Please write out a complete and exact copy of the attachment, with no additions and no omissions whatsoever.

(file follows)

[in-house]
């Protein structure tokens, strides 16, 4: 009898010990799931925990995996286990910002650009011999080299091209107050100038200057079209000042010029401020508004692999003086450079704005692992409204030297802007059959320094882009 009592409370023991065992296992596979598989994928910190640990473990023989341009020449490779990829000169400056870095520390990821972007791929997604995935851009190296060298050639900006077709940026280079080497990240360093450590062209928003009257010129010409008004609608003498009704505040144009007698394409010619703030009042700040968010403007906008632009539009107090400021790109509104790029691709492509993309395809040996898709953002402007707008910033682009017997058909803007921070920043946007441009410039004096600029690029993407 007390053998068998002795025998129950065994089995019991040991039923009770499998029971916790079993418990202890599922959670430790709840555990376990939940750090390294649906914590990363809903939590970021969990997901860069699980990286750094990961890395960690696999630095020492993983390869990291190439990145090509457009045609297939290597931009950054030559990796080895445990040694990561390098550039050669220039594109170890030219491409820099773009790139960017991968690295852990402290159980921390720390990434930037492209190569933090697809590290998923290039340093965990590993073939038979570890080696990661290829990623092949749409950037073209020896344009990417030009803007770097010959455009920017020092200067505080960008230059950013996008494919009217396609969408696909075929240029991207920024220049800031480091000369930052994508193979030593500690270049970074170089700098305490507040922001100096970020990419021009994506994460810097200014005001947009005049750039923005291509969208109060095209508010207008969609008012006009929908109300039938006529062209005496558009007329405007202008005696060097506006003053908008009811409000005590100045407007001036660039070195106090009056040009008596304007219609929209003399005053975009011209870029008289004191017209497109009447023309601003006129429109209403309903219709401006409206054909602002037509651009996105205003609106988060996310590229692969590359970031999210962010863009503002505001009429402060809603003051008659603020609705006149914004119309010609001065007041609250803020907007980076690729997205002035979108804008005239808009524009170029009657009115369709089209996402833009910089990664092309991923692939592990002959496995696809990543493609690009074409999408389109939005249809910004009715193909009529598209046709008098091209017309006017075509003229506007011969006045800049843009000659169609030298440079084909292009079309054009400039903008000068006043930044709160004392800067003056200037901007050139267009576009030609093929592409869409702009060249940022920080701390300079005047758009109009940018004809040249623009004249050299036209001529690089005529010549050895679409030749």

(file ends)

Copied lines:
[in-house]
């Protein structure tokens, strides 16, 4: 009898010990799931925990995996286990910002650009011999080299091209107050100038200057079209000042010029401020508004692999003086450079704005692992409204030297802007059959320094882009 009592409370023991065992296992596979598989994928910190640990473990023989341009020449490779990829000169400056870095520390990821972007791929997604995935851009190296060298050639900006077709940026280079080497990240360093450590062209928003009257010129010409008004609608003498009704505040144009007698394409010619703030009042700040968010403007906008632009539009107090400021790109509104790029691709492509993309395809040996898709953002402007707008910033682009017997058909803007921070920043946007441009410039004096600029690029993407 007390053998068998002795025998129950065994089995019991040991039923009770499998029971916790079993418990202890599922959670430790709840555990376990939940750090390294649906914590990363809903939590970021969990997901860069699980990286750094990961890395960690696999630095020492993983390869990291190439990145090509457009045609297939290597931009950054030559990796080895445990040694990561390098550039050669220039594109170890030219491409820099773009790139960017991968690295852990402290159980921390720390990434930037492209190569933090697809590290998923290039340093965990590993073939038979570890080696990661290829990623092949749409950037073209020896344009990417030009803007770097010959455009920017020092200067505080960008230059950013996008494919009217396609969408696909075929240029991207920024220049800031480091000369930052994508193979030593500690270049970074170089700098305490507040922001100096970020990419021009994506994460810097200014005001947009005049750039923005291509969208109060095209508010207008969609008012006009929908109300039938006529062209005496558009007329405007202008005696060097506006003053908008009811409000005590100045407007001036660039070195106090009056040009008596304007219609929209003399005053975009011209870029008289004191017209497109009447023309601003006129429109209403309903219709401006409206054909602002037509651009996105205003609106988060996310590229692969590359970031999210962010863009503002505001009429402060809603003051008659603020609705006149914004119309010609001065007041609250803020907007980076690729997205002035979108804008005239808009524009170029009657009115369709089209996402833009910089990664092309991923692939592990002959496995696809990543493609690009074409999408389109939005249809910004009715193909009529598209046709008098091209017309006017075509003229506007011969006045800049843009000659169609030298440079084909292009079309054009400039903008000068006043930044709160004392800067003056200037901007050139267009576009030609093929592409869409702009060249940022920080701390300079005047758009109009940018004809040249623009004249050299036209001529690089005529010549050895679409030749």